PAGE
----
Fact check: Payments for delivery of COVID-19 vaccines are to ensure general practices can afford to offer the service

A meme shared on social media suggests that the proposed payments to general practitioners for delivery of the COVID-19 vaccine is evidence immunisation schemes are “all about the money”. This is misleading: general practices operate as small businesses and the funding is available to ensure they can afford to offer the vaccination service to their patients.

Reuters Fact Check. REUTERS

The image was posted on Nov. 26 and includes a screenshot of a British Medical Journal (BMJ) article with the headline: “Covid-19: GPs to get £12.58 per dose to deliver vaccine from December”. Above this image are the words: “YOUR DOCTOR GETS £12.58 A SHOT! IT’S ALL ABOUT THE MONEY!” (here). The meme was shared hundreds of times and sparked comments such as: “Your doctors are in on the agenda”.

The BMJ article screenshotted in the meme was a real article published on Nov. 10 (here). The story reported on a draft deal between NHS England and the British Medical Association’s general practitioners committee to roll out a potential COVID-19 vaccine. The deal would see general practices receive £12.58 per COVID-19 vaccination.

However, this is not evidence that COVID-19 vaccination is a money-making exercise for doctors.

Most general practices are small businesses contracted by the NHS to provide medical services. They are generally run by a GP partnership, where two or more doctors work as business partners, according to the independent health and care charitable organisation The Kings Fund (here).

Most of the money practices receive are from a “global sum payment” from the NHS to fund essential services. The amount of this payment is calculated based on the number of patients each practice has and those patients’ needs.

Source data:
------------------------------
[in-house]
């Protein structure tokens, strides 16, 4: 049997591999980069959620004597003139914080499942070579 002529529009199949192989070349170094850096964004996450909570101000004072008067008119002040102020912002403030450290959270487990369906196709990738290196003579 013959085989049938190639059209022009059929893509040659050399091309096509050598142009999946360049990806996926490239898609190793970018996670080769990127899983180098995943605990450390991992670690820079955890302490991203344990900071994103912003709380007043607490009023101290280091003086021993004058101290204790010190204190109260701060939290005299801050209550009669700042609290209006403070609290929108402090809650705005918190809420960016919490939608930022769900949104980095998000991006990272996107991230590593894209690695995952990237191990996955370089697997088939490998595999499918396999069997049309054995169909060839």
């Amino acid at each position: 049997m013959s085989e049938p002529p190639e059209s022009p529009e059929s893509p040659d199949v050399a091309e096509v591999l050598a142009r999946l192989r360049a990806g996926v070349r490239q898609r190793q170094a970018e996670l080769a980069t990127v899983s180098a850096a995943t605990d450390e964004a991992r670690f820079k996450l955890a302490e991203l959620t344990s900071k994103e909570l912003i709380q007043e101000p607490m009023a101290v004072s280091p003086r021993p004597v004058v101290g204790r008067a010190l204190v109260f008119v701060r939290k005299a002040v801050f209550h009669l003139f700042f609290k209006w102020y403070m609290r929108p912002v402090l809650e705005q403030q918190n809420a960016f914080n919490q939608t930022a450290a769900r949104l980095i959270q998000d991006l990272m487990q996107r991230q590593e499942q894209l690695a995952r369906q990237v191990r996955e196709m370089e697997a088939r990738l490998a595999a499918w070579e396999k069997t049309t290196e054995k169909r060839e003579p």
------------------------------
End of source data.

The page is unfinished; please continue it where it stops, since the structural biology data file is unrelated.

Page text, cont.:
However, “enhanced services”, such as national vaccination schemes, are paid for separately (here). This money is paid to the general practice, not individual doctors as the Facebook meme suggests. The confusion may stem from the fact general practice (the surgery) and general practitioner (the doctor) are both commonly abbreviated to GP.

The BMJ article says that general practices are normally paid £10.06 to administer a flu vaccine. This fee is increased by 25% for the COVID-19 vaccine due to “extra training, post-vaccine observation and other associated costs”. The BMJ article quotes from an NHS England letter outlining the proposal that was sent to general practice teams on Nov. 9 (here).

Martin Marshall, head of the Royal College of GPs, told the Times newspaper on Nov. 4: “It makes absolute sense for general practice, with our local knowledge and expertise, to play a key role . . . [However, the scheme] would need to be properly resourced.” (here)

Pulse, a publication for GPs, warned on Nov. 6 that administering the coronavirus vaccines will have “workload implications” for practices, but said that the £12.58 payment will make the vaccination campaign “cost neutral” (here).

The British Medical Association (BMA) published guidance for GPs about the COVID-19 vaccination programme on Dec. 3, answering questions such as “How can we manage this without significant funding for additional staff?” and “Can this be done with the proposed level of funding?” (here).


Misleading. The fact general practices will be paid to vaccinate people is not evidence the COVID-19 vaccination programme is “all about the money”. GPs are small businesses paid by the NHS to offer health care and receive additional funding in exchange for delivering “enhanced services” such as vaccination programmes.

This article was produced by the Reuters Fact Check team. Read more about our fact-checking work here .

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